Macro-News round-up:


  • U.S. business activity steady in November – S&P Global survey – According to the S&P Global survey, business activity in the U.S. has remained steady in November. Friday’s data had Positive reading of S&P global PMI. US PMIs: Manufacturing weak <50 – and worse than expected. However, services PMIs hold up and come out better than expected >50.
  • India to remain fastest-growing major economy but demand uneven: Reuters poll – The economy of India is anticipated to continue to be the fastest-growing among major economies despite uneven demand due to the rising interest rates and inflation.
  • Today: China’s industrial profits growth slows, keeping stimulus calls alive. The growth of industrial profits in China has slowed down, which may lead to increased calls for more stimulus measures. For the first 10 months of 2023, profits slid 7.8% from a year earlier, narrowing from a 9% decline in the first nine months, data from the National Bureau of Statistics (NBS). The sharp slowdown of year-on-year profit growth was partly driven by a rebound in energy prices. The central bank governor earlier this month said: “transforming the economic growth mode is more important than pursuing a high growth rate,” suggesting an urgent need for longer-term structural reforms as investment-led growth loses steam.
  • New cause for concern in the Chinese financial sector. Chinese authorities have initiated criminal investigations into the money management business of Zhongzhi Enterprise Group Co. following the revelation of a $36.4 billion shortfall in its balance sheet. This situation is reminiscent of the case of China Evergrande Group’s chairman. Zhongzhi, a privately owned wealth manager, disclosed its severe insolvency and liquidity issues, with expectations of low recoverable amounts from asset disposals. The group’s financial troubles began when one of its trust-company affiliates failed to make payments to customers on high-yield investment products. These developments add to President Xi Jinping’s challenges as officials grapple with a property crisis and a weak economy.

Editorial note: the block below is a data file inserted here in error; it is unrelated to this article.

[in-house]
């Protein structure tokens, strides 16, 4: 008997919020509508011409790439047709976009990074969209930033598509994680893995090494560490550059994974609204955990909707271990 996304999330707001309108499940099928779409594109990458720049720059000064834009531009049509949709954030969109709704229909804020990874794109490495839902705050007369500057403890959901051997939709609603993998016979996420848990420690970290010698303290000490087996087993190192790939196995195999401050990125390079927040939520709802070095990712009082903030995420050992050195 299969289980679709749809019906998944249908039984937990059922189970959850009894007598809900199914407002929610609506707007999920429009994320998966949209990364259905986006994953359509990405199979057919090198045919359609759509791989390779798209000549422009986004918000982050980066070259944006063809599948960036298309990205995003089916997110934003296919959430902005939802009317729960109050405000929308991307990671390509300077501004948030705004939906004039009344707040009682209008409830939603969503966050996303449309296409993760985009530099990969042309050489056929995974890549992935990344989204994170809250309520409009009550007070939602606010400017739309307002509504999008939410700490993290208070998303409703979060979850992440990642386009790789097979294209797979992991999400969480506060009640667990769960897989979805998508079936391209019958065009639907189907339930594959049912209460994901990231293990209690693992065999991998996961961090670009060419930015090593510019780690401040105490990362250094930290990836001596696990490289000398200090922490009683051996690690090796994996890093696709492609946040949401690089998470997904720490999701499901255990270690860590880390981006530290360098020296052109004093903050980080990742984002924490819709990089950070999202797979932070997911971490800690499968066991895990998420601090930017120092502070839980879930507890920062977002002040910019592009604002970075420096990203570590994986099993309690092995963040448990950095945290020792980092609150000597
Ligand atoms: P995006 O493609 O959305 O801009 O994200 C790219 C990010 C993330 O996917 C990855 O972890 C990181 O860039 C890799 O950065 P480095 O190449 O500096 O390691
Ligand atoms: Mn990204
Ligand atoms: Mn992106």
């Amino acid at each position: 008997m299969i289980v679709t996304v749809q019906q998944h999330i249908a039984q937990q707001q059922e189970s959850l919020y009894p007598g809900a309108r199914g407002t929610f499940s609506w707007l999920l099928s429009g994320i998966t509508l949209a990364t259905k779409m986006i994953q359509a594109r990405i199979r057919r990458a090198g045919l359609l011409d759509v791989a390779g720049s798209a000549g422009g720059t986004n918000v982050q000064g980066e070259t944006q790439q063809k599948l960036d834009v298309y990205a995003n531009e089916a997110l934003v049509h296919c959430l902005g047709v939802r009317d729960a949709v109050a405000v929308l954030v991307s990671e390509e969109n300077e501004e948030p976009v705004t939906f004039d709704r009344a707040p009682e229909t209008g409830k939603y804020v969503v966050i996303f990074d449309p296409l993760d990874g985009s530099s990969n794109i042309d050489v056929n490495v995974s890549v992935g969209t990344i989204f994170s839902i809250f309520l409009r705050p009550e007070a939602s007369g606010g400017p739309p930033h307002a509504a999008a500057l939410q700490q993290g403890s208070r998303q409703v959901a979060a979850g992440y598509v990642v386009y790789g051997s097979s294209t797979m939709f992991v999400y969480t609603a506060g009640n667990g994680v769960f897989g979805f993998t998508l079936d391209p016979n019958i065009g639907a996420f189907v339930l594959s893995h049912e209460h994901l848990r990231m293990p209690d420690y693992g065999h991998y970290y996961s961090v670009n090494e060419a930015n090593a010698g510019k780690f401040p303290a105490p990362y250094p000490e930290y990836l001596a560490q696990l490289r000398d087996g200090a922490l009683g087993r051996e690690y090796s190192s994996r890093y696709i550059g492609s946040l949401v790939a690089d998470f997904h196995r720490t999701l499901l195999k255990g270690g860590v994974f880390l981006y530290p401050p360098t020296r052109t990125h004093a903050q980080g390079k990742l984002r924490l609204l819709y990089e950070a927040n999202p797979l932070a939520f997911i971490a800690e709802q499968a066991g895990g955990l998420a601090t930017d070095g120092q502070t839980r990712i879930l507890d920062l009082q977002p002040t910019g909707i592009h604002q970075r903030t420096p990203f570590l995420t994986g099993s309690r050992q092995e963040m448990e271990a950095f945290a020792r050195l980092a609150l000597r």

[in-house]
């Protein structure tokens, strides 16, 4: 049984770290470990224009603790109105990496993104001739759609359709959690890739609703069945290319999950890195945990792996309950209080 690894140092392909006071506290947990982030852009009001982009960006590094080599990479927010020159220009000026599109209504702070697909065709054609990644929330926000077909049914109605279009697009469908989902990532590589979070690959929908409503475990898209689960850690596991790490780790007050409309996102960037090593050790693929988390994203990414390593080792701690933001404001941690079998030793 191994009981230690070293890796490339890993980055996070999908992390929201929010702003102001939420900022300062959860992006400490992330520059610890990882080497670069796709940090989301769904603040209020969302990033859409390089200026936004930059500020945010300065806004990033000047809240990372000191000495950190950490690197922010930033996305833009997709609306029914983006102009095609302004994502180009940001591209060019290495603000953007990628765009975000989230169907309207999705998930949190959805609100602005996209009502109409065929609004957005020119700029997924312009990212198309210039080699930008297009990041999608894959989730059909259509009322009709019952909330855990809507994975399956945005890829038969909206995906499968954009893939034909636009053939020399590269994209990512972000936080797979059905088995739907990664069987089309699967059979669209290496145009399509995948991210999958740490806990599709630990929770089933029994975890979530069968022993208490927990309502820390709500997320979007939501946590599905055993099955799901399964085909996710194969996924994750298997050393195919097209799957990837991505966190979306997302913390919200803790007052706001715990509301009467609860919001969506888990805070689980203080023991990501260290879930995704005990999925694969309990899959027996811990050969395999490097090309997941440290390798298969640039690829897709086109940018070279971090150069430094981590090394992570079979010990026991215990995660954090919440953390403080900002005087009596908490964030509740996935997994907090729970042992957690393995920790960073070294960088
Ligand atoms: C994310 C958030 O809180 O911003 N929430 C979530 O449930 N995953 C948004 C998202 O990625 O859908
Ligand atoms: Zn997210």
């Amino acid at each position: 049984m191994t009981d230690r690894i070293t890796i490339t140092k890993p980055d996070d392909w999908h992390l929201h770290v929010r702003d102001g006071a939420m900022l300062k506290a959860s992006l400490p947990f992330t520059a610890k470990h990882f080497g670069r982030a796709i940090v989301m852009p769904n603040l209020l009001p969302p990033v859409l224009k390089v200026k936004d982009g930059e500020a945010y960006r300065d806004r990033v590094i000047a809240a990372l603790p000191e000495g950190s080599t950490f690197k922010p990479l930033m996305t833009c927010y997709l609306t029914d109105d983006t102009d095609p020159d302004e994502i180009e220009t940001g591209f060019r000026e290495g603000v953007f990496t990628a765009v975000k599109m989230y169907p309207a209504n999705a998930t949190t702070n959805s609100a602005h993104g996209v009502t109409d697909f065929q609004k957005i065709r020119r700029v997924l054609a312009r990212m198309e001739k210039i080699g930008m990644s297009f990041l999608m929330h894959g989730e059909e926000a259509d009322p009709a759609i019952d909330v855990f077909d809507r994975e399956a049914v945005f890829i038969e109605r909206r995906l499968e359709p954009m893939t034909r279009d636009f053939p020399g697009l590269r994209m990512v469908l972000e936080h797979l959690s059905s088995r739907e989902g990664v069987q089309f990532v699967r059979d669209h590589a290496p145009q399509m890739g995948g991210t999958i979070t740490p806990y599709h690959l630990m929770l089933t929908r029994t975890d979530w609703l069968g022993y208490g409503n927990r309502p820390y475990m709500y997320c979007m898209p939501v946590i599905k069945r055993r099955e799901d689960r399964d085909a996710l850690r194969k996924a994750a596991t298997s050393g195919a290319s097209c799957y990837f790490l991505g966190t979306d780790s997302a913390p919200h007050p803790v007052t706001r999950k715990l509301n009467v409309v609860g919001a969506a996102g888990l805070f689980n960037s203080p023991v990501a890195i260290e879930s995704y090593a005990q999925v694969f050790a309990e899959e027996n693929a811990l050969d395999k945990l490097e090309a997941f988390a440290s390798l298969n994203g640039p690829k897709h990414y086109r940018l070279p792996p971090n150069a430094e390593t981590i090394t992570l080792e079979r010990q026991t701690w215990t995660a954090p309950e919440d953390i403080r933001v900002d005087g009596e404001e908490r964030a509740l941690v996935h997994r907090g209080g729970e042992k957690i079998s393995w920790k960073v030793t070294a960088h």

• Japan: The corporate service inflation in Japan has increased, indicating broader price pressures. 
  • Bank of England should look more at money supply, lawmakers say – According to lawmakers, the Bank of England should pay more attention to the money supply when formulating their policies. they also said that witnesses reported “a lack of intellectual diversity” at central banks which at the BoE led to an “over-reliance on inadequate forecasting models” and “a unanimity of view … about the ‘transitory’ nature of above-target inflation” in 2020 and 2021.
  • Argentina’s Milei, IMF discuss fiscal adjustment plan, monetary program – In Argentina, newly elected Milei and the IMF have discussed the country’s fiscal adjustment plan and monetary program. The country is currently facing inflation nearing 150%, a looming recession and net reserves seen at negative $10 billion. Argentina is tied up by a $44 billion loan program from the IMF that has veered off track.

    CONCLUSION: dollar weakness, US macro data continues to show a cooling of the economy, as expected by the Federal Reserve. equities remain strong thanks to this, as it is assumed that there will be no more rate hikes. however, bond yields have risen slightly again.

    Asian stock markets, meanwhile, have been subdued. China’s industrial profits are recovering, but more slowly than expected.

    In Europe, after two weeks of consecutive stock market rallies, driven by the aforementioned bad US data, they seem to be pausing at resistance. The euro has recovered ground against the dollar taking advantage of the weakness, EURUSD up to 1.0950 – 1.10.